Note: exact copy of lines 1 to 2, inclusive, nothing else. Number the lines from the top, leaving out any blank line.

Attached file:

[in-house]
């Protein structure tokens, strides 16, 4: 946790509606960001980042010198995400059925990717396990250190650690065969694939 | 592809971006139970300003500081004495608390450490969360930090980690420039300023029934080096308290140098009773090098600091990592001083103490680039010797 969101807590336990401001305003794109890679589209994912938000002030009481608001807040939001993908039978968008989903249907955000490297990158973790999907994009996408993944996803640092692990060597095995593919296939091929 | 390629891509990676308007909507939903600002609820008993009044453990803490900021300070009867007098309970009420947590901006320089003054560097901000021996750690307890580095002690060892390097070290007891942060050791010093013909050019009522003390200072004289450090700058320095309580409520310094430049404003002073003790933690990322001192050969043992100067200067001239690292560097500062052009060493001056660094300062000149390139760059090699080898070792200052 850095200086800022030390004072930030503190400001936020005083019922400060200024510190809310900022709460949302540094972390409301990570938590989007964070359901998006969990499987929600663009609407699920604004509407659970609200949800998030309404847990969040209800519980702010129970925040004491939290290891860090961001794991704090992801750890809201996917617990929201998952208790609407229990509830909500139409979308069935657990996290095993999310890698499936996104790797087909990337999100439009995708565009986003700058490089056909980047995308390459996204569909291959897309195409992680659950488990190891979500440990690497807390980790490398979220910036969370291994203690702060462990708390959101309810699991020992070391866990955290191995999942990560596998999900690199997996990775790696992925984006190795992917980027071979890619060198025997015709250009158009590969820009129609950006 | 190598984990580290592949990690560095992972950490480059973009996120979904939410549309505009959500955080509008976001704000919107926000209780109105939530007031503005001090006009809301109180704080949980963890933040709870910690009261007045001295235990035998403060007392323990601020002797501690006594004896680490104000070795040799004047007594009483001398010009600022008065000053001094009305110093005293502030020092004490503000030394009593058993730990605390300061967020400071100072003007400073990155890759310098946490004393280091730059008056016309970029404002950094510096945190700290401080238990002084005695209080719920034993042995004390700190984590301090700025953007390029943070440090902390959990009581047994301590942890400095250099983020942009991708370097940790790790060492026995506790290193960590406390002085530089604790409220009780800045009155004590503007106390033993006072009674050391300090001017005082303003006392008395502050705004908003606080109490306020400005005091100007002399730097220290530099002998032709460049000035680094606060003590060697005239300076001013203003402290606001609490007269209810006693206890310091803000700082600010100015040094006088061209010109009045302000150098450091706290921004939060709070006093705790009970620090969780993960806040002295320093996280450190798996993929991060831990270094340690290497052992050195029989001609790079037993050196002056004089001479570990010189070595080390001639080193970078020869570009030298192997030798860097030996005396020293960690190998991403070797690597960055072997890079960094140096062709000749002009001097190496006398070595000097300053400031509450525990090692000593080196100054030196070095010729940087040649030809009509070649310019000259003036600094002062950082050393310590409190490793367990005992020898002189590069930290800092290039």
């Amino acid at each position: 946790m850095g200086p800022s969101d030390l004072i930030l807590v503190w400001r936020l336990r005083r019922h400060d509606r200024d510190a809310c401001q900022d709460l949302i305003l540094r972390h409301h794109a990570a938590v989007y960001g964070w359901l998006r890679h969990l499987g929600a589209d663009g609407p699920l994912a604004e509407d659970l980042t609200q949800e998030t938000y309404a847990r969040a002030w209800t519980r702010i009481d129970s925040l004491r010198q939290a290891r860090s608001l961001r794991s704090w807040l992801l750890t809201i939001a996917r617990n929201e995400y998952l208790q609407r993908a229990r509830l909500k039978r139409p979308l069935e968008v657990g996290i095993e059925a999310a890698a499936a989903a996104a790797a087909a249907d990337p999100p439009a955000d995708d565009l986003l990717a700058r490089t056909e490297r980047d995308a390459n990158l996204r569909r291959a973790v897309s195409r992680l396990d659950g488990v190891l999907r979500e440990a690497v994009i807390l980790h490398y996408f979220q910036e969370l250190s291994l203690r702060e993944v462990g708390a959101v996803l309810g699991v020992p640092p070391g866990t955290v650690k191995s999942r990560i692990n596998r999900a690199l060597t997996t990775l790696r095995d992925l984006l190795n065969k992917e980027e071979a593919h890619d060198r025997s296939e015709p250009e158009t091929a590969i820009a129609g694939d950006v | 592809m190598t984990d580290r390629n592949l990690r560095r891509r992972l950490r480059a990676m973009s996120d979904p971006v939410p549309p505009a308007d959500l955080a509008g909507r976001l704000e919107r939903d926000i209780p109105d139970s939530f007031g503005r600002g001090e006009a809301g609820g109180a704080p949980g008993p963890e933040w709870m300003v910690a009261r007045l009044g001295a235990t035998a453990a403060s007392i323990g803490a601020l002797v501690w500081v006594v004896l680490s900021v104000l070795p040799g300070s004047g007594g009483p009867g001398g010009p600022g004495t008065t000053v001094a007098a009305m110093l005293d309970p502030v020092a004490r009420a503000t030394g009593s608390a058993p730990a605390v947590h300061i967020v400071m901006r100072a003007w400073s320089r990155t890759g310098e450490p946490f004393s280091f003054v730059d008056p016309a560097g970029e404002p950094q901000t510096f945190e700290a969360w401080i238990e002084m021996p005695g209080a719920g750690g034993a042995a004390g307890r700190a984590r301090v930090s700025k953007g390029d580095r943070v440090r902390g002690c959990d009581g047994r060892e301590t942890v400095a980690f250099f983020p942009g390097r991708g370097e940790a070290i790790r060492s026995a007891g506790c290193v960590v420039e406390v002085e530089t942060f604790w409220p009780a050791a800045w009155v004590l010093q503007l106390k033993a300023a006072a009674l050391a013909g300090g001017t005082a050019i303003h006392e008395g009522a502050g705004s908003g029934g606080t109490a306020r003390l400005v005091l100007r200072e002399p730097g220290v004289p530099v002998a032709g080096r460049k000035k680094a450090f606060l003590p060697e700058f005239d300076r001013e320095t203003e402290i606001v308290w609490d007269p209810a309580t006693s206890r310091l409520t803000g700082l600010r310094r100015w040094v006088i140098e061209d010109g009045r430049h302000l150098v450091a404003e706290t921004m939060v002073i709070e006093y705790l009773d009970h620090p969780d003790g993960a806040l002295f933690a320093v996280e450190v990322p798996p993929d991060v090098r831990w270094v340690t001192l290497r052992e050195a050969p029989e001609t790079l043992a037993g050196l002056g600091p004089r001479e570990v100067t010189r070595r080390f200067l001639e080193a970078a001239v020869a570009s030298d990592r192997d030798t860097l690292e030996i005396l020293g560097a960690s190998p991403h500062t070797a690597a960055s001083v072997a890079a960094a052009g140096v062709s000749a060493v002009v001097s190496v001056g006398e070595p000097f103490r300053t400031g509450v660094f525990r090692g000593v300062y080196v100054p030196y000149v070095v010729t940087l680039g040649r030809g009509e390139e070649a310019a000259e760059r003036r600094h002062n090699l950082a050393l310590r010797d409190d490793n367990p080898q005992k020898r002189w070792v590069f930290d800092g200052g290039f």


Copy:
[in-house]
């Protein structure tokens, strides 16, 4: 946790509606960001980042010198995400059925990717396990250190650690065969694939 | 592809971006139970300003500081004495608390450490969360930090980690420039300023029934080096308290140098009773090098600091990592001083103490680039010797 969101807590336990401001305003794109890679589209994912938000002030009481608001807040939001993908039978968008989903249907955000490297990158973790999907994009996408993944996803640092692990060597095995593919296939091929 | 390629891509990676308007909507939903600002609820008993009044453990803490900021300070009867007098309970009420947590901006320089003054560097901000021996750690307890580095002690060892390097070290007891942060050791010093013909050019009522003390200072004289450090700058320095309580409520310094430049404003002073003790933690990322001192050969043992100067200067001239690292560097500062052009060493001056660094300062000149390139760059090699080898070792200052 850095200086800022030390004072930030503190400001936020005083019922400060200024510190809310900022709460949302540094972390409301990570938590989007964070359901998006969990499987929600663009609407699920604004509407659970609200949800998030309404847990969040209800519980702010129970925040004491939290290891860090961001794991704090992801750890809201996917617990929201998952208790609407229990509830909500139409979308069935657990996290095993999310890698499936996104790797087909990337999100439009995708565009986003700058490089056909980047995308390459996204569909291959897309195409992680659950488990190891979500440990690497807390980790490398979220910036969370291994203690702060462990708390959101309810699991020992070391866990955290191995999942990560596998999900690199997996990775790696992925984006190795992917980027071979890619060198025997015709250009158009590969820009129609950006 | 190598984990580290592949990690560095992972950490480059973009996120979904939410549309505009959500955080509008976001704000919107926000209780109105939530007031503005001090006009809301109180704080949980963890933040709870910690009261007045001295235990035998403060007392323990601020002797501690006594004896680490104000070795040799004047007594009483001398010009600022008065000053001094009305110093005293502030020092004490503000030394009593058993730990605390300061967020400071100072003007400073990155890759310098946490004393280091730059008056016309970029404002950094510096945190700290401080238990002084005695209080719920034993042995004390700190984590301090700025953007390029943070440090902390959990009581047994301590942890400095250099983020942009991708370097940790790790060492026995506790290193960590406390002085530089604790409220009780800045009155004590503007106390033993006072009674050391300090001017005082303003006392008395502050705004908003606080109490306020400005005091100007002399730097220290530099002998032709460049000035680094606060003590060697005239300076001013203003402290606001609490007269209810006693206890310091803000700082600010100015040094006088061209010109009045302000150098450091706290921004939060709070006093705790009970620090969780993960806040002295320093996280450190798996993929991060831990270094340690290497052992050195029989001609790079037993050196002056004089001479570990010189070595080390001639080193970078020869570009030298192997030798860097030996005396020293960690190998991403070797690597960055072997890079960094140096062709000749002009001097190496006398070595000097300053400031509450525990090692000593080196100054030196070095010729940087040649030809009509070649310019000259003036600094002062950082050393310590409190490793367990005992020898002189590069930290800092290039």